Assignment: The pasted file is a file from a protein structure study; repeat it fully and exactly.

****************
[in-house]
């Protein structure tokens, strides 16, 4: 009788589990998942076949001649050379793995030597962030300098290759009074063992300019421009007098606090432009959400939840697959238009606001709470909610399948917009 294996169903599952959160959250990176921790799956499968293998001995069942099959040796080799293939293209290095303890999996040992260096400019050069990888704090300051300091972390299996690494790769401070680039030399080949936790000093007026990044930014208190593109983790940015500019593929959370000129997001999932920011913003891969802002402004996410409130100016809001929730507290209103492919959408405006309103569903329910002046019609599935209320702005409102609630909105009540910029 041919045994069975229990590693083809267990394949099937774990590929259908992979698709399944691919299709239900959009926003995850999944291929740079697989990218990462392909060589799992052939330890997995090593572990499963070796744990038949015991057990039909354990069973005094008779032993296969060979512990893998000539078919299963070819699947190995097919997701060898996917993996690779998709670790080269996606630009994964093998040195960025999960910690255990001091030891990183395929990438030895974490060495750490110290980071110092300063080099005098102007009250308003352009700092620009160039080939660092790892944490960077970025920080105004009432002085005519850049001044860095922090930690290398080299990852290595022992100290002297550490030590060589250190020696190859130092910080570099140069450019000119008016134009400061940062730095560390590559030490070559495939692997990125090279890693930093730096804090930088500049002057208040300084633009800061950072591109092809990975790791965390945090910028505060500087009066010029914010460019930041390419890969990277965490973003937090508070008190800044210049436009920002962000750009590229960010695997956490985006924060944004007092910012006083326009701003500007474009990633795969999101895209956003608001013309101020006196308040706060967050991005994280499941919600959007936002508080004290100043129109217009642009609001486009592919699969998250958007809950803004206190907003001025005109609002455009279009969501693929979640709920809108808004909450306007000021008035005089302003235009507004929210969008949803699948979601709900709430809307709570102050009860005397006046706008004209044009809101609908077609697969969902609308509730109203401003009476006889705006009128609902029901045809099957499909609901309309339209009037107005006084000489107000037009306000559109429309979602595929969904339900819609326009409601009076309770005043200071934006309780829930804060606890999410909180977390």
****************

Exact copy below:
[in-house]
């Protein structure tokens, strides 16, 4: 009788589990998942076949001649050379793995030597962030300098290759009074063992300019421009007098606090432009959400939840697959238009606001709470909610399948917009 294996169903599952959160959250990176921790799956499968293998001995069942099959040796080799293939293209290095303890999996040992260096400019050069990888704090300051300091972390299996690494790769401070680039030399080949936790000093007026990044930014208190593109983790940015500019593929959370000129997001999932920011913003891969802002402004996410409130100016809001929730507290209103492919959408405006309103569903329910002046019609599935209320702005409102609630909105009540910029 041919045994069975229990590693083809267990394949099937774990590929259908992979698709399944691919299709239900959009926003995850999944291929740079697989990218990462392909060589799992052939330890997995090593572990499963070796744990038949015991057990039909354990069973005094008779032993296969060979512990893998000539078919299963070819699947190995097919997701060898996917993996690779998709670790080269996606630009994964093998040195960025999960910690255990001091030891990183395929990438030895974490060495750490110290980071110092300063080099005098102007009250308003352009700092620009160039080939660092790892944490960077970025920080105004009432002085005519850049001044860095922090930690290398080299990852290595022992100290002297550490030590060589250190020696190859130092910080570099140069450019000119008016134009400061940062730095560390590559030490070559495939692997990125090279890693930093730096804090930088500049002057208040300084633009800061950072591109092809990975790791965390945090910028505060500087009066010029914010460019930041390419890969990277965490973003937090508070008190800044210049436009920002962000750009590229960010695997956490985006924060944004007092910012006083326009701003500007474009990633795969999101895209956003608001013309101020006196308040706060967050991005994280499941919600959007936002508080004290100043129109217009642009609001486009592919699969998250958007809950803004206190907003001025005109609002455009279009969501693929979640709920809108808004909450306007000021008035005089302003235009507004929210969008949803699948979601709900709430809307709570102050009860005397006046706008004209044009809101609908077609697969969902609308509730109203401003009476006889705006009128609902029901045809099957499909609901309309339209009037107005006084000489107000037009306000559109429309979602595929969904339900819609326009409601009076309770005043200071934006309780829930804060606890999410909180977390």